U.S. home prices jumped 12.1 percent in April from a year ago, buoyed by strong demand and a limited supply of available homes. Strong gains in a wide range of cities point to a broad-based housing recovery.
The Standard & Poor's/Case-Shiller 20-city home price index also showed a 2.5 percent increase in April from March, the biggest month-over-month gain on records dating back to 2000.
The new numbers provide further evidence of improvements in the Twin Cities housing market. Metro home prices in April were up 15 percent from the same month last year. That was the Twin Cities' largest year-over-year spike recorded in the index.
David Blitzer, chair of the Index Committee at S&P Dow Jones, says the housing recovery "is definitely broad-based."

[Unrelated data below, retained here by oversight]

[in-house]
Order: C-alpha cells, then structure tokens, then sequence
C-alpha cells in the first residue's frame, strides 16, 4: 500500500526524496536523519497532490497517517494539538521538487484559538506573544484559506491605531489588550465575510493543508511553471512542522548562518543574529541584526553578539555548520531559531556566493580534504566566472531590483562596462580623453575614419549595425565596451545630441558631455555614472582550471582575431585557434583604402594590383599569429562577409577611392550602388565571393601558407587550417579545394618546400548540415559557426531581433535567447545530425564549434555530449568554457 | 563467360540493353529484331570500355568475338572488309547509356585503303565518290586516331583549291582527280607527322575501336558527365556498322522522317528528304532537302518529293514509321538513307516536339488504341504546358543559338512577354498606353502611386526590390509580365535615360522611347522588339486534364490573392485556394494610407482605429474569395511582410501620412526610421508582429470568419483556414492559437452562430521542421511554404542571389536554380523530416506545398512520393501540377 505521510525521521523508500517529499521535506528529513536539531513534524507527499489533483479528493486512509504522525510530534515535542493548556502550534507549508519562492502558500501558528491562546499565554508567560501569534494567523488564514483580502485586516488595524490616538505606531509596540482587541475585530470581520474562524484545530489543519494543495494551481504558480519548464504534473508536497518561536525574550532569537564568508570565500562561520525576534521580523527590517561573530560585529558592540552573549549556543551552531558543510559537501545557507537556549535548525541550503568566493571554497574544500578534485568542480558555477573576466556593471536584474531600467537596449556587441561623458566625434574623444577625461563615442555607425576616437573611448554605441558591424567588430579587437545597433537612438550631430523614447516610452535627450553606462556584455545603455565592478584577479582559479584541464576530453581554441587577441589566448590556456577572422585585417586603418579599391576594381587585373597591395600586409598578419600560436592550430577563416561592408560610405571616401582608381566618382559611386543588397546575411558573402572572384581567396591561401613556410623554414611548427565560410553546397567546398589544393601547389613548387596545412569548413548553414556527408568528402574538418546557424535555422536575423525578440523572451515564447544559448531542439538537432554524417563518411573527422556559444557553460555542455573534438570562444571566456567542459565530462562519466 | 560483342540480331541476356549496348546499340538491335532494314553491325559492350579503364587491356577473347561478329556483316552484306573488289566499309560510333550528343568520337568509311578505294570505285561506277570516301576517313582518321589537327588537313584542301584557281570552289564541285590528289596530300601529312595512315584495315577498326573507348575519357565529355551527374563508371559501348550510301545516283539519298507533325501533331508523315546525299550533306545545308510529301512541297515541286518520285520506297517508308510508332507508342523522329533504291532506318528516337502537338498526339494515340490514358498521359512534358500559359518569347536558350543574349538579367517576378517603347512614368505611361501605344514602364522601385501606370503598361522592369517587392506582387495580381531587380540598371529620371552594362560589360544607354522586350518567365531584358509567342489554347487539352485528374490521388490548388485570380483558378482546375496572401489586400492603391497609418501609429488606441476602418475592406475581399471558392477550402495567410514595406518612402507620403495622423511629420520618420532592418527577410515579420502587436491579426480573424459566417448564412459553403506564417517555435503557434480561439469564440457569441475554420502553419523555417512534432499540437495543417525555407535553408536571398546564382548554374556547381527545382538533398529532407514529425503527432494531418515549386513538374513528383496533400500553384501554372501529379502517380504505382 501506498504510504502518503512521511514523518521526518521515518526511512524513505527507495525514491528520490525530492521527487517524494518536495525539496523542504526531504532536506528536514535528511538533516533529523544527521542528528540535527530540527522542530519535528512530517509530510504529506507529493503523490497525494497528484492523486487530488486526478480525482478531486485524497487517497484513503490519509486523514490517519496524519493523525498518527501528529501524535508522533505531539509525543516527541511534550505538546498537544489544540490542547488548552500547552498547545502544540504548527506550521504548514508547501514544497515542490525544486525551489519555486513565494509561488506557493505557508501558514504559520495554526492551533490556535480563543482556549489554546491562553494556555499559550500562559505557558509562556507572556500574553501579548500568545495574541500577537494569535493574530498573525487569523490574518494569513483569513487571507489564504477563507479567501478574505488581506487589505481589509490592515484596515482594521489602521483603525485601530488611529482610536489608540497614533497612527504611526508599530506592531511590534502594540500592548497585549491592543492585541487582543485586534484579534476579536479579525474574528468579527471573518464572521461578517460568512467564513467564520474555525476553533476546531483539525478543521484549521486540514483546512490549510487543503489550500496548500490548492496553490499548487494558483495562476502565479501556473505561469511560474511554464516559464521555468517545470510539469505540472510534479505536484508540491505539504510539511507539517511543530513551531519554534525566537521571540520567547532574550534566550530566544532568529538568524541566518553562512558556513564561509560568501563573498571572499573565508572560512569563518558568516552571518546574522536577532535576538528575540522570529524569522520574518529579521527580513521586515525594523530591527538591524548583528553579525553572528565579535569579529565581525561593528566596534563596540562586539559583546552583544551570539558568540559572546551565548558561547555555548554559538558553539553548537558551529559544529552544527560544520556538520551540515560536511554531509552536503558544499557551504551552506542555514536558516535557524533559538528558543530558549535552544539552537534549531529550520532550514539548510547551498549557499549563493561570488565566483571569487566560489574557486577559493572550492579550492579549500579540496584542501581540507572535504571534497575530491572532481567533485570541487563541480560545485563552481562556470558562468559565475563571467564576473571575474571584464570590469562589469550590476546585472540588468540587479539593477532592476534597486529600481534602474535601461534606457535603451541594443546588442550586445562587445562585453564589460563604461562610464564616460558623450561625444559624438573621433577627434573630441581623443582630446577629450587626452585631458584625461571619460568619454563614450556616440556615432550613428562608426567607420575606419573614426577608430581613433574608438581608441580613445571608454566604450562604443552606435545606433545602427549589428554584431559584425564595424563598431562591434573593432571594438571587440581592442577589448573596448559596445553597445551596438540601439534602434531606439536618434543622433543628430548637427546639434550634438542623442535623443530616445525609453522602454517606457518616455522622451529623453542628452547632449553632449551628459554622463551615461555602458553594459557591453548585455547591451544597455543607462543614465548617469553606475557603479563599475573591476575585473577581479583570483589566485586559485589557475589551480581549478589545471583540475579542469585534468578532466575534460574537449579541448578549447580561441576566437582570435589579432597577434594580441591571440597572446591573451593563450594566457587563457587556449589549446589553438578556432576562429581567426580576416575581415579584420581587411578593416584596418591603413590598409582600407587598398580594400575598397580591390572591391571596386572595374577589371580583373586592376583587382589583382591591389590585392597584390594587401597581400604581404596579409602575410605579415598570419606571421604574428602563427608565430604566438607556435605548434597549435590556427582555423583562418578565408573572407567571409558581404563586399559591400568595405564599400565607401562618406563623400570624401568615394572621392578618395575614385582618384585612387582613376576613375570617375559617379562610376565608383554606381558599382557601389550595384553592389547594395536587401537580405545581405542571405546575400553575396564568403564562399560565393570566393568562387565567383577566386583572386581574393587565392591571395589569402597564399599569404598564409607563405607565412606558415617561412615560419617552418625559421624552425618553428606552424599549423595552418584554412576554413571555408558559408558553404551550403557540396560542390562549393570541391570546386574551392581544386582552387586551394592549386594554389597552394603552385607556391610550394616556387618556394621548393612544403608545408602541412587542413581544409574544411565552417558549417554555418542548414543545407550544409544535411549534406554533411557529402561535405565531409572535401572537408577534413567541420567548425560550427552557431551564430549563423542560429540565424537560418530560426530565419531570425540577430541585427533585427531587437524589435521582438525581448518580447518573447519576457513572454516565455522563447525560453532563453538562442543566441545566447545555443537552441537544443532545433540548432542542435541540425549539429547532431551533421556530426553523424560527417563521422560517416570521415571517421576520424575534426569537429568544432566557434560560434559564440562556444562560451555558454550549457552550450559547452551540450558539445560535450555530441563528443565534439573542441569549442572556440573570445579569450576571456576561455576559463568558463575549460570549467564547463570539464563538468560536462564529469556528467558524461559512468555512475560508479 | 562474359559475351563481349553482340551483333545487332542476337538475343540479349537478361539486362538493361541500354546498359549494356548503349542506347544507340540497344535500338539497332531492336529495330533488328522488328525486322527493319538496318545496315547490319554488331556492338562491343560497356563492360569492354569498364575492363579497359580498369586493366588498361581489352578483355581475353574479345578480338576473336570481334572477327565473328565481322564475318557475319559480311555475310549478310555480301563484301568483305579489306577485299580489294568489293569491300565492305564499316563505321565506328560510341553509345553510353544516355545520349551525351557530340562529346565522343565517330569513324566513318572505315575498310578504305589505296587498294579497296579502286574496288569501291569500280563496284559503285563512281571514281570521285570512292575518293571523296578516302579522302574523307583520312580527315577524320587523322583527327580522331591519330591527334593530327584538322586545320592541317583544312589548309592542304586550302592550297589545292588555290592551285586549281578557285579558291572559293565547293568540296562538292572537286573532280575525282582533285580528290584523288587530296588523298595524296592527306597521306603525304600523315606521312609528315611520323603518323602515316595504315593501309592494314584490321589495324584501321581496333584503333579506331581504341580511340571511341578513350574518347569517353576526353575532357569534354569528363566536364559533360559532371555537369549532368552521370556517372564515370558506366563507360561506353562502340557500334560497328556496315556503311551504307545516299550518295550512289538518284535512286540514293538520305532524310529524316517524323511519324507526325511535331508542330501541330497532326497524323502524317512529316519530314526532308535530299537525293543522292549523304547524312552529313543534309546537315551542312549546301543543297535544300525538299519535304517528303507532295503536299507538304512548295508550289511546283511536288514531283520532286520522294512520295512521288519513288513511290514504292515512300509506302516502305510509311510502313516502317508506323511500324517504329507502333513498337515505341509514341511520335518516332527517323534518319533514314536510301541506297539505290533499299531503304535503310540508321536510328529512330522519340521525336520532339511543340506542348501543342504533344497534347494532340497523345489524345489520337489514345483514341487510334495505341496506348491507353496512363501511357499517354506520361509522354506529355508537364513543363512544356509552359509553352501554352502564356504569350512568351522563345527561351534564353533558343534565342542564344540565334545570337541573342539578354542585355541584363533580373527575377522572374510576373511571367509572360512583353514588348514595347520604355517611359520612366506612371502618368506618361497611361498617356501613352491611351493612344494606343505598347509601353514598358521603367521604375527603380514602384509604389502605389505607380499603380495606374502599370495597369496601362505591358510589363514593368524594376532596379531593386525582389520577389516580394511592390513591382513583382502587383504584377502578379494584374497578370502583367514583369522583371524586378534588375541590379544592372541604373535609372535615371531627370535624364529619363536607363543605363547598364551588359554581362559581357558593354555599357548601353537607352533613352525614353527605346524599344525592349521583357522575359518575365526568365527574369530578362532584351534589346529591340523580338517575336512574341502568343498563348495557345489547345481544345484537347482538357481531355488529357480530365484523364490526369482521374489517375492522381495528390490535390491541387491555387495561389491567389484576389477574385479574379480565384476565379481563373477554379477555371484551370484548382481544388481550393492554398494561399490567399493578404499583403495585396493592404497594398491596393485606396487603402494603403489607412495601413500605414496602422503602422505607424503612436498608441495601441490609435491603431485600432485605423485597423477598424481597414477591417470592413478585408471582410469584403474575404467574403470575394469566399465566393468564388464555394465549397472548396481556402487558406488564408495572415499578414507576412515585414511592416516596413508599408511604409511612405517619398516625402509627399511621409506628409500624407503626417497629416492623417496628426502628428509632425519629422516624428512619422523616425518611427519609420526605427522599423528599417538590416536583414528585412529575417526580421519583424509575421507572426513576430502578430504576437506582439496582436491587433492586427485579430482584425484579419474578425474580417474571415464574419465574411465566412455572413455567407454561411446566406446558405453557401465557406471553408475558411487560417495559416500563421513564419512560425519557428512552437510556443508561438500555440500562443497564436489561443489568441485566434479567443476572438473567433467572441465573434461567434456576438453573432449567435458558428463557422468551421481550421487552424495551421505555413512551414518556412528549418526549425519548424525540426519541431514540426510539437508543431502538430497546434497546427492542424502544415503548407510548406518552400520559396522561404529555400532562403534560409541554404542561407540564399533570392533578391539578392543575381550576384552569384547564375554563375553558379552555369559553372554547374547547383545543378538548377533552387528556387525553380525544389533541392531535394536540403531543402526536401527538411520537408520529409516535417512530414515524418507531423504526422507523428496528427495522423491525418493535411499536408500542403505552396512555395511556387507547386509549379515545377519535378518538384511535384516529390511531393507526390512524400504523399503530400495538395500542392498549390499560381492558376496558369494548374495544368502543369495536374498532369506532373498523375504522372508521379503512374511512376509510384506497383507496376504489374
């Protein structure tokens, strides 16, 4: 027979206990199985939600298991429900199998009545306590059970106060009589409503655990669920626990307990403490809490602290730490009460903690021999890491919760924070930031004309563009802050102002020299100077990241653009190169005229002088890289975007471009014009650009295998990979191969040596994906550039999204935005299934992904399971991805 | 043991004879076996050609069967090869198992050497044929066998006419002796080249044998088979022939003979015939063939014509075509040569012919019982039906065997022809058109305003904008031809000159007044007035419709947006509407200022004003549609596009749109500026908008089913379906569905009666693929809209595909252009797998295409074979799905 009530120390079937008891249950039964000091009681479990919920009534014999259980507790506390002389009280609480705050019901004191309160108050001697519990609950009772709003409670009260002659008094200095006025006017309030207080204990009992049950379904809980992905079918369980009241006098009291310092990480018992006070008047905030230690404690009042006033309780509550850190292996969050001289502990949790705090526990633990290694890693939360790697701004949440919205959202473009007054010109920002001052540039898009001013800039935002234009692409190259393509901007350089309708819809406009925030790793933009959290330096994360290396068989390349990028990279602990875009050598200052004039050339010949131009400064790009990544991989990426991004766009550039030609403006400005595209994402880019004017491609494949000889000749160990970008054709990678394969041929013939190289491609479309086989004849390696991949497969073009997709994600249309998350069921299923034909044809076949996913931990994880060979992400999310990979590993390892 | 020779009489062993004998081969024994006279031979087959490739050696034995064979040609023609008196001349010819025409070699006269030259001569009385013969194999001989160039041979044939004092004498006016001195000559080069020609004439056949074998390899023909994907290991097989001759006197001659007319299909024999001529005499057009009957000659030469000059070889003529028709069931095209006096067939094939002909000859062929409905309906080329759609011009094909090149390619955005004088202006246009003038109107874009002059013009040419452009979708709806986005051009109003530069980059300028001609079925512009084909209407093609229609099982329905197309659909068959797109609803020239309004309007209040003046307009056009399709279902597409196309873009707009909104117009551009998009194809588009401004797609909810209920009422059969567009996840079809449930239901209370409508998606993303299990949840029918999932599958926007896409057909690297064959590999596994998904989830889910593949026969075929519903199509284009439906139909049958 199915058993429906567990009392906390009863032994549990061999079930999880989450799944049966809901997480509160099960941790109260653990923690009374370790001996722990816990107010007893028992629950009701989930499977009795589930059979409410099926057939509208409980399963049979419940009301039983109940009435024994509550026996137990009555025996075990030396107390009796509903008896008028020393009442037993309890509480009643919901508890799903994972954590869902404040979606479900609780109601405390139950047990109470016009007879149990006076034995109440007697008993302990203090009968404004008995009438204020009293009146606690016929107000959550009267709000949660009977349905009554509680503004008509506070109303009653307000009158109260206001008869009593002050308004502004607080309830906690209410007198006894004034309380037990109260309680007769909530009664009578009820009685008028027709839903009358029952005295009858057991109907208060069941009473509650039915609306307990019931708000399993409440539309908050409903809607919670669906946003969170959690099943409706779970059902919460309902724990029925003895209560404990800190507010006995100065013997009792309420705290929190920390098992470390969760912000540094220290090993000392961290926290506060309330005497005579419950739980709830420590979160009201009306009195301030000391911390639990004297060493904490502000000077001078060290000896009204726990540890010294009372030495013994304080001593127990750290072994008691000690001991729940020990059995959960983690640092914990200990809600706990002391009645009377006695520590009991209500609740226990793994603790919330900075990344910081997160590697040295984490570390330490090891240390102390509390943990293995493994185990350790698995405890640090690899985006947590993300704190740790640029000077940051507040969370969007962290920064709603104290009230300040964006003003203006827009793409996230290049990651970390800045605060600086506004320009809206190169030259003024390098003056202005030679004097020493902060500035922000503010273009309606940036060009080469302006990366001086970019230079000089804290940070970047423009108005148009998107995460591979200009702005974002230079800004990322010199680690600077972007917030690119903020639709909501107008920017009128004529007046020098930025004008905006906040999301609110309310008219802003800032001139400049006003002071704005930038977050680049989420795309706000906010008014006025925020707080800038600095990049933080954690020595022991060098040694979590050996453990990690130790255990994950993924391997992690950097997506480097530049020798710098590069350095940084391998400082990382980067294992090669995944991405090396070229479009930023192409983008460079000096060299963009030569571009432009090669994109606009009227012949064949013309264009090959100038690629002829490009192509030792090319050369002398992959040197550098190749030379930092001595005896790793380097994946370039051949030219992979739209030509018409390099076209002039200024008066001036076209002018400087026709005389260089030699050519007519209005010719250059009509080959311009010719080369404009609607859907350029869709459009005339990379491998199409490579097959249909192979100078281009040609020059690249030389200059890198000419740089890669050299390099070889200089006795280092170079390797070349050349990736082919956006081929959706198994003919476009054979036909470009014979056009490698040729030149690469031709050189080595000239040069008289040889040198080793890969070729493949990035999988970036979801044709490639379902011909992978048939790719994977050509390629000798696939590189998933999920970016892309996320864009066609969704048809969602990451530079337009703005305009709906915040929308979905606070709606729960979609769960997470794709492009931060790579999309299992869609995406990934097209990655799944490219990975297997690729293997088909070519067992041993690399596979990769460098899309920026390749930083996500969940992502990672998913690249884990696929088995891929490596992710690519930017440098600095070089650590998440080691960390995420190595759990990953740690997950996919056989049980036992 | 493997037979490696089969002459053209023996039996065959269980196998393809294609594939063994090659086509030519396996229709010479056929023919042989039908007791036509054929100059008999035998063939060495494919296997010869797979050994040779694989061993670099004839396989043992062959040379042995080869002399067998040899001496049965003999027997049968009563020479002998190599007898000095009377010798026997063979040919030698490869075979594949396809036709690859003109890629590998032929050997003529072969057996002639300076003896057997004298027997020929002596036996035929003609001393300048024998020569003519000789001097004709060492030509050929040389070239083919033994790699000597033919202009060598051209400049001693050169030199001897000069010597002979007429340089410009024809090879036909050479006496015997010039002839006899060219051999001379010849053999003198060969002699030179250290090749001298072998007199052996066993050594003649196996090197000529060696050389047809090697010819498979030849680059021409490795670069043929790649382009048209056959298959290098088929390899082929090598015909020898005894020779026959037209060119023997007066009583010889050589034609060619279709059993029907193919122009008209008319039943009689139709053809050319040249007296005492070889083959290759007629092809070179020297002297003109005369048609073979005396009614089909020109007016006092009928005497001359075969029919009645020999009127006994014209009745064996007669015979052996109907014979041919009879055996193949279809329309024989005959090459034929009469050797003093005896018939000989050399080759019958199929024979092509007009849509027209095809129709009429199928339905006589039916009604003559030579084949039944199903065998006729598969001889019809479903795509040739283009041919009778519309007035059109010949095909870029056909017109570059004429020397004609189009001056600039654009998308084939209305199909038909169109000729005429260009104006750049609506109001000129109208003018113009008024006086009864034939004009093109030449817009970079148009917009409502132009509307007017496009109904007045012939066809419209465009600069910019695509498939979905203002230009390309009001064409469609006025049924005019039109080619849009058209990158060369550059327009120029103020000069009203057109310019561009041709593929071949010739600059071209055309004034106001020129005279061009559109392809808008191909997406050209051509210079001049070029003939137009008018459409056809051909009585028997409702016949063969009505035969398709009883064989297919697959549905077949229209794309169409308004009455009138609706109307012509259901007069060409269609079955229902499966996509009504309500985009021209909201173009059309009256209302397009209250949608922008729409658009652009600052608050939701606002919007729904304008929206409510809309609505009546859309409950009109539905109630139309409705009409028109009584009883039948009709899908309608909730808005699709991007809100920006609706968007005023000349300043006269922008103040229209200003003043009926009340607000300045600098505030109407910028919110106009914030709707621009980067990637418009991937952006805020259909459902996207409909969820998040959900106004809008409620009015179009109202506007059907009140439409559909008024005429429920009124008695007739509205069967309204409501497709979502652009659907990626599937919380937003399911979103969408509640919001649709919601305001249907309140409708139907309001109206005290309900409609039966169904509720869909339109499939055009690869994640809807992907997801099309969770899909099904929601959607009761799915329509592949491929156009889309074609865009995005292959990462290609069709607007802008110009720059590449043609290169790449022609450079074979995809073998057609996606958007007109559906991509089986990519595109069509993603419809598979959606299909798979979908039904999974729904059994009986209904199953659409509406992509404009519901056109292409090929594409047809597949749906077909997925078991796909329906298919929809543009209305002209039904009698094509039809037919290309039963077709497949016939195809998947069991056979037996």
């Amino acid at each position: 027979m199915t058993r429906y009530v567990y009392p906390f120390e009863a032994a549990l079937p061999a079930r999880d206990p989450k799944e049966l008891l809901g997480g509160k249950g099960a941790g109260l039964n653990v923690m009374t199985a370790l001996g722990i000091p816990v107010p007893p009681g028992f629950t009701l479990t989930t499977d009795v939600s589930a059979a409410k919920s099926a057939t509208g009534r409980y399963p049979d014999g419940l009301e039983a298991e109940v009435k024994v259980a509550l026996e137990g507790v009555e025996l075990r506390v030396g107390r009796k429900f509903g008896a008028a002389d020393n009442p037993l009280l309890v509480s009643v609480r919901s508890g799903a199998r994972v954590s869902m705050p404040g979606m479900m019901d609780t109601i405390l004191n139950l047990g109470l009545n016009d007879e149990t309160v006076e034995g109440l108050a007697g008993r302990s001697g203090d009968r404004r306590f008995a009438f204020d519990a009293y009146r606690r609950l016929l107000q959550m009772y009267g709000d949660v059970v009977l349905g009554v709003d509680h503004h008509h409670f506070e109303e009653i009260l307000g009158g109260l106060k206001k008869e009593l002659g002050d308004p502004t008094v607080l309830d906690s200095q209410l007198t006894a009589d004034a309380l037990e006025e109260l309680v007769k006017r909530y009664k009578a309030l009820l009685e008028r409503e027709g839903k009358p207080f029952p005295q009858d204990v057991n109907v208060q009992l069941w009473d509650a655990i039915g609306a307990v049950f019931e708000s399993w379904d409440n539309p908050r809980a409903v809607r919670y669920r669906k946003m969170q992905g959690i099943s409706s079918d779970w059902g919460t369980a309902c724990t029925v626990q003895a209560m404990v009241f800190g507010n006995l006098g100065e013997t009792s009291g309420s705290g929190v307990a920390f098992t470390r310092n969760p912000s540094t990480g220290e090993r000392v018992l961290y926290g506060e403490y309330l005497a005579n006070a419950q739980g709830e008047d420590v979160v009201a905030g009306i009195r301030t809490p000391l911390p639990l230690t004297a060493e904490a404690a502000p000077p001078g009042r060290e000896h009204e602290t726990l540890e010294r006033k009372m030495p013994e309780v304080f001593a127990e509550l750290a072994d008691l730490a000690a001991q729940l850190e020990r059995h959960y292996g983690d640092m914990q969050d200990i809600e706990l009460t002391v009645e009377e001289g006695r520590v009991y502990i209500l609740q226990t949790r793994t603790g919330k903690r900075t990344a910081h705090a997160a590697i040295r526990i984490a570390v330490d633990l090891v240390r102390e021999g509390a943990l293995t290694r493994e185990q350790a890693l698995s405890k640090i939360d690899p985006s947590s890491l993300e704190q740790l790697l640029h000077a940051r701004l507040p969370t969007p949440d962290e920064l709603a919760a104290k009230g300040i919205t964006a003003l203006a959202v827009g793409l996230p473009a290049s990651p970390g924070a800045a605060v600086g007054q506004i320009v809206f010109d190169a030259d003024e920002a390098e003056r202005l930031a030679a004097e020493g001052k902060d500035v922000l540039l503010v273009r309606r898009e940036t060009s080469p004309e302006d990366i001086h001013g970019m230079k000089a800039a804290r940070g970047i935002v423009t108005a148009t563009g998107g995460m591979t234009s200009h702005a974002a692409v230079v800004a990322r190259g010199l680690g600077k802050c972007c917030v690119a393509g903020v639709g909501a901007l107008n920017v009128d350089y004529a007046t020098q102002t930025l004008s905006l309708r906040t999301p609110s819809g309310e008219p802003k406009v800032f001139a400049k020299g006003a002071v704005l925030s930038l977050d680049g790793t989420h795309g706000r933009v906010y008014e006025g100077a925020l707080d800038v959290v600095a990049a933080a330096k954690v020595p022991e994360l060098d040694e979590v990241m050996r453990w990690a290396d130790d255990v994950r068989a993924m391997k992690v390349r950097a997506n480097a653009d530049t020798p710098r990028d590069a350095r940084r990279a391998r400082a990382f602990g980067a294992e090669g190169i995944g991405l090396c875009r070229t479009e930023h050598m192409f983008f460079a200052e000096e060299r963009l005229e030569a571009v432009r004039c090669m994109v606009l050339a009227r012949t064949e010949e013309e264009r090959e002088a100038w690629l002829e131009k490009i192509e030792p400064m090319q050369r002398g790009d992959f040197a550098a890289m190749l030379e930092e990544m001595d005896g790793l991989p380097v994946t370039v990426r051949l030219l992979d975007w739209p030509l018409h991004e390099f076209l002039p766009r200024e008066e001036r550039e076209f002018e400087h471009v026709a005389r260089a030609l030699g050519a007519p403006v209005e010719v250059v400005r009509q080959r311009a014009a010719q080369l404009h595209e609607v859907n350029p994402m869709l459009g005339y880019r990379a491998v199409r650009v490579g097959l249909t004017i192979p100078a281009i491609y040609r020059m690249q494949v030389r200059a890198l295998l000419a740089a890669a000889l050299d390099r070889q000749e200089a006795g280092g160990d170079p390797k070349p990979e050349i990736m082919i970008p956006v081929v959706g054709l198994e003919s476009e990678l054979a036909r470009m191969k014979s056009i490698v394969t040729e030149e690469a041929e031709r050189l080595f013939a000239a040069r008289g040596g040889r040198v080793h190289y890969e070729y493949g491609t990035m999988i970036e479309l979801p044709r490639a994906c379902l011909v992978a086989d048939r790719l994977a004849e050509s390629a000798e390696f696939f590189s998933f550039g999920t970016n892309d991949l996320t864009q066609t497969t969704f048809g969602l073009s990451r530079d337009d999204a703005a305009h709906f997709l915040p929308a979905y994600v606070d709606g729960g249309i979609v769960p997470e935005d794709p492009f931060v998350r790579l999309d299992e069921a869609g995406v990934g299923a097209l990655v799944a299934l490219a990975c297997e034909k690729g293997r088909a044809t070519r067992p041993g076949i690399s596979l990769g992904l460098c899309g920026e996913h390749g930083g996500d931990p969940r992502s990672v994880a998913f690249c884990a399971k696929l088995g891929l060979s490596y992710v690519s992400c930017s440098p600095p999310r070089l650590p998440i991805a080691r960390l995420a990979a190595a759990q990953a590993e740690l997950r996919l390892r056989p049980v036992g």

Some fear of rising mortgage rates could damage the housing rebound, added. But easier credit might mean more people can get mortgages, which will bolster the recovery.
All cities except Detroit posted gains in April from March. That's up from only 15 cities in the previous months.
Prices rose from a year earlier in all 20 cities for the fourth straight month. Twelve cities posted double-digit gains.
San Francisco, Las Vegas, Phoenix and Atlanta posted the largest year-over-year price gains. All were over 20 percent.
The Associated Press contributed to this report.